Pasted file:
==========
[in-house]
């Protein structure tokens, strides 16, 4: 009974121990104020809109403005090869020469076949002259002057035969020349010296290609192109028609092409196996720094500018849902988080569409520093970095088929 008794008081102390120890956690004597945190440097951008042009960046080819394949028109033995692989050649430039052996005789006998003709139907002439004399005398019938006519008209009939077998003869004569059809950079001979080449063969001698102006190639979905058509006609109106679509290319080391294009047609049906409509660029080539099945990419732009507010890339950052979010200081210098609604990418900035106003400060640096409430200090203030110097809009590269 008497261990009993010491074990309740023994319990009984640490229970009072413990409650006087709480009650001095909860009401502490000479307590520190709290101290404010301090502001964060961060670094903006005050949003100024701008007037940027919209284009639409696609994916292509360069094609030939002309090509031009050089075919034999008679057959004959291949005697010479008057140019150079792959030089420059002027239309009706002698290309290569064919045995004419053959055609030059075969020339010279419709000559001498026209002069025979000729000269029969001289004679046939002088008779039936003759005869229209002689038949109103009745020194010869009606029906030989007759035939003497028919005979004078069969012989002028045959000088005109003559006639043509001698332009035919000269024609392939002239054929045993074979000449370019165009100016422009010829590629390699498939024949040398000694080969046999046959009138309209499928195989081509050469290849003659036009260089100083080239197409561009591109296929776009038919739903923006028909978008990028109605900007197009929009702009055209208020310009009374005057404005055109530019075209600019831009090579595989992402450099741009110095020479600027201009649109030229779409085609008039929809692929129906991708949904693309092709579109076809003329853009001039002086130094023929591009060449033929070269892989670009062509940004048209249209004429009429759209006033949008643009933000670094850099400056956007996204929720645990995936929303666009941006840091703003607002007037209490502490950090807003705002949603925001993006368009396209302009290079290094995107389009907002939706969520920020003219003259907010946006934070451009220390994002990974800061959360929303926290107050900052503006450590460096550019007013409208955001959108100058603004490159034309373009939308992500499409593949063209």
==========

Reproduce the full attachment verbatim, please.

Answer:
[in-house]
């Protein structure tokens, strides 16, 4: 009974121990104020809109403005090869020469076949002259002057035969020349010296290609192109028609092409196996720094500018849902988080569409520093970095088929 008794008081102390120890956690004597945190440097951008042009960046080819394949028109033995692989050649430039052996005789006998003709139907002439004399005398019938006519008209009939077998003869004569059809950079001979080449063969001698102006190639979905058509006609109106679509290319080391294009047609049906409509660029080539099945990419732009507010890339950052979010200081210098609604990418900035106003400060640096409430200090203030110097809009590269 008497261990009993010491074990309740023994319990009984640490229970009072413990409650006087709480009650001095909860009401502490000479307590520190709290101290404010301090502001964060961060670094903006005050949003100024701008007037940027919209284009639409696609994916292509360069094609030939002309090509031009050089075919034999008679057959004959291949005697010479008057140019150079792959030089420059002027239309009706002698290309290569064919045995004419053959055609030059075969020339010279419709000559001498026209002069025979000729000269029969001289004679046939002088008779039936003759005869229209002689038949109103009745020194010869009606029906030989007759035939003497028919005979004078069969012989002028045959000088005109003559006639043509001698332009035919000269024609392939002239054929045993074979000449370019165009100016422009010829590629390699498939024949040398000694080969046999046959009138309209499928195989081509050469290849003659036009260089100083080239197409561009591109296929776009038919739903923006028909978008990028109605900007197009929009702009055209208020310009009374005057404005055109530019075209600019831009090579595989992402450099741009110095020479600027201009649109030229779409085609008039929809692929129906991708949904693309092709579109076809003329853009001039002086130094023929591009060449033929070269892989670009062509940004048209249209004429009429759209006033949008643009933000670094850099400056956007996204929720645990995936929303666009941006840091703003607002007037209490502490950090807003705002949603925001993006368009396209302009290079290094995107389009907002939706969520920020003219003259907010946006934070451009220390994002990974800061959360929303926290107050900052503006450590460096550019007013409208955001959108100058603004490159034309373009939308992500499409593949063209």